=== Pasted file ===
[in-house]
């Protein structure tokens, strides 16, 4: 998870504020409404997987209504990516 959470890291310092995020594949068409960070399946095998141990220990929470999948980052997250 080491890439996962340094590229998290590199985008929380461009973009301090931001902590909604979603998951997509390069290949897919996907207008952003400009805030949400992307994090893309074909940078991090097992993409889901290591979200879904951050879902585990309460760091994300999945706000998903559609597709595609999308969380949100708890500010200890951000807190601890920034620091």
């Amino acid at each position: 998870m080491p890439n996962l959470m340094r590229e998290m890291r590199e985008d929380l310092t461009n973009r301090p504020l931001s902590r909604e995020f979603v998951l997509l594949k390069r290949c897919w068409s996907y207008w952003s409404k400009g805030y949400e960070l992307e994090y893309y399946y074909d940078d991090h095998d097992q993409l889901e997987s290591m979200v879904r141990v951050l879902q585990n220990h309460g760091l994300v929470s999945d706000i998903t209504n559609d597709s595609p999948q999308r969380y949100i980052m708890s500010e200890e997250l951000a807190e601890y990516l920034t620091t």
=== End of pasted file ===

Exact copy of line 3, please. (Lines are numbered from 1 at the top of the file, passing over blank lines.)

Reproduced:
């Amino acid at each position: 998870m080491p890439n996962l959470m340094r590229e998290m890291r590199e985008d929380l310092t461009n973009r301090p504020l931001s902590r909604e995020f979603v998951l997509l594949k390069r290949c897919w068409s996907y207008w952003s409404k400009g805030y949400e960070l992307e994090y893309y399946y074909d940078d991090h095998d097992q993409l889901e997987s290591m979200v879904r141990v951050l879902q585990n220990h309460g760091l994300v929470s999945d706000i998903t209504n559609d597709s595609p999948q999308r969380y949100i980052m708890s500010e200890e997250l951000a807190e601890y990516l920034t620091t």